Over the decades there was a proliferation of books with the expression in the title, which firmly cements the expression as being one that was used, and easily understood, by those in the 18th and 19th centuries.

Benjamin Franklin included the expression in his essay “The Way To Wealth” which he published in 1758 except he worded it as: A word to the wise is enough, and many words won’t fill a bushel.

But even before then, in 1646 and 1647, four books were published by John Musgrave who had a list of grievances he wanted the public to hear about. He was imprisoned in 1642 for six months for what he claimed was parliamentary protestations and opposition of the arbitrary and tyrannical government of the corrupt magistracy and ministry in Cumberland and Westmorland.

Upon his release, he went to Scotland, and returned two years later. Along with John Osmotherley, he traveled to London to address parliament, making charges against Richard Barwis who was a Member of Parliament. The matter was referred to a committee, however Musgrave refused to answer certain questions, and was found in contempt on 28 October 1645.

Upon his release in 1647, he presented a petition to the House of Lords describing the losses he had endured as a result of addressing parliament with his concerns. The petition did not result in compensation, and it wasn’t much longer before Musgrave found himself back in custody, entering the system again in July of that year.

Again, he attempted to force parliament to deal with his alleged grievances by holding a meeting of the London apprentices at Guildhall. When questioned, he denied having been there at all. Some bloodshed ensued, and as September drew to a close, the House resolved to indict Musgrave at the King’s Bench bar for high treason, and ordered him to be confined to Newgate. Nearly a year later, the charges were dropped and he was released again.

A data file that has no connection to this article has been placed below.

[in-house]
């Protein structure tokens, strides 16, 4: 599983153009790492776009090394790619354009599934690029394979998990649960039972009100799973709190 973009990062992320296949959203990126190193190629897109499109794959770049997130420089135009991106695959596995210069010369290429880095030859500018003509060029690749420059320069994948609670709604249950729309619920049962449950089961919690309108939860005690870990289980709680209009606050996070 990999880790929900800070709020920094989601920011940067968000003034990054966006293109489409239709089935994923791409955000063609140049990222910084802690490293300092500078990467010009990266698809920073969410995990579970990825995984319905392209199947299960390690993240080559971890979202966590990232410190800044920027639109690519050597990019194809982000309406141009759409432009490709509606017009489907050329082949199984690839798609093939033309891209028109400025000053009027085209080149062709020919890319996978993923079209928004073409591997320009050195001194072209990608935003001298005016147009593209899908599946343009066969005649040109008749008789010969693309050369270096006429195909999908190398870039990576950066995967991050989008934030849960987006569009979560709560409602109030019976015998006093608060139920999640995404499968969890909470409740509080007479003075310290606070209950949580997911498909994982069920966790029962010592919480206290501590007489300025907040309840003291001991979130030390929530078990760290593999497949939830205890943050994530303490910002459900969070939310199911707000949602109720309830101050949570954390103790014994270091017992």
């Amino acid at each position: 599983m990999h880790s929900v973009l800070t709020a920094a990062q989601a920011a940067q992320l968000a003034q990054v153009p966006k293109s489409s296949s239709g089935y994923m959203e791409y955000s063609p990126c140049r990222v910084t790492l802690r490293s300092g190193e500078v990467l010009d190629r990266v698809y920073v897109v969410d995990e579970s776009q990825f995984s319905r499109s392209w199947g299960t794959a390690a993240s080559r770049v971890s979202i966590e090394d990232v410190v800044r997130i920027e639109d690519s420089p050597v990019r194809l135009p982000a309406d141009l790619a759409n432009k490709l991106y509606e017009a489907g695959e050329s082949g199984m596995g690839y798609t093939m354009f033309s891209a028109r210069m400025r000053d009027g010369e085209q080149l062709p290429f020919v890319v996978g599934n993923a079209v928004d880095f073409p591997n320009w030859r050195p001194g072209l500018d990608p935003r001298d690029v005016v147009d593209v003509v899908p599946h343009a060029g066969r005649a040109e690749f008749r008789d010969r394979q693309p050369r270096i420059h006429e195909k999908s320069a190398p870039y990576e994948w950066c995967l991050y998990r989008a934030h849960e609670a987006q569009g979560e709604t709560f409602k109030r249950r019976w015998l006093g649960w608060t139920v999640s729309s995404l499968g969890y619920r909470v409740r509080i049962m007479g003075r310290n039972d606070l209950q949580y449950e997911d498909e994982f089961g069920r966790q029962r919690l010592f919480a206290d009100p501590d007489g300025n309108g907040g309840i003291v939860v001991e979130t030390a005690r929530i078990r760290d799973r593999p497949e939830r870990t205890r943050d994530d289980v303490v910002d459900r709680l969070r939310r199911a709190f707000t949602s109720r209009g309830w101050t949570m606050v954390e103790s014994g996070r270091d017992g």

During this period of time, he wrote four pamphlets about his situation, and these were titled:

  1. A Word to the Wise [26 Jan. 1646]
  2. Another Word to the Wise [20 Feb. 1646]
  3. Yet Another Word to the Wise [1 Oct 1646], and
  4. A Fourth Word to the Wise [8 June 1647]

Those are a lot of wise words being shared as advice or counsel.

Musgrave continued to rail against the system, and even took on his two brothers and one sister, describing himself as the victim in a pamphlet he wrote and distributed in 1654 under the title, “A Cry of Blood of an Innocent Abel Against Two Bloody Cains,” he continued to insist he was unfairly mistreated by family, friends, and foes alike.

It is clear that a word to the wise was entrenched in people’s vocabulary in the 1600s for John Musgrave to make such ample use of the expression in his pamphlets.

Idiomation could continue to quote countless instances of the expression, making this entry incredibly long, and possibly exhausting to readers. What we can say is that the expression is found in the Talmud where the maxim is: A word to the wise is sufficient, but for a fool not even a stick helps.  The Talmud was compiled in the 4th century in Galilee, and as old as the Talmud is, the expression is found written in plays from Ancient Rome.

Comic Roman playwright Titus Maccius Plautus (254 BC – 184 BC) authored the play “Pseudolus” which was first performed in 191 BC during the Megalesian Festival to celebrate the Greek goddess Cybele. The expression is found in Act IV, scene 7, at line 19 as “Verbum sat sapienti.”

This puts the expression to at least 191 BC, and most likely well before then since it was used in the play by Titus Maccius Plautus. Some idioms have very long legs.  This appears to be one such expression.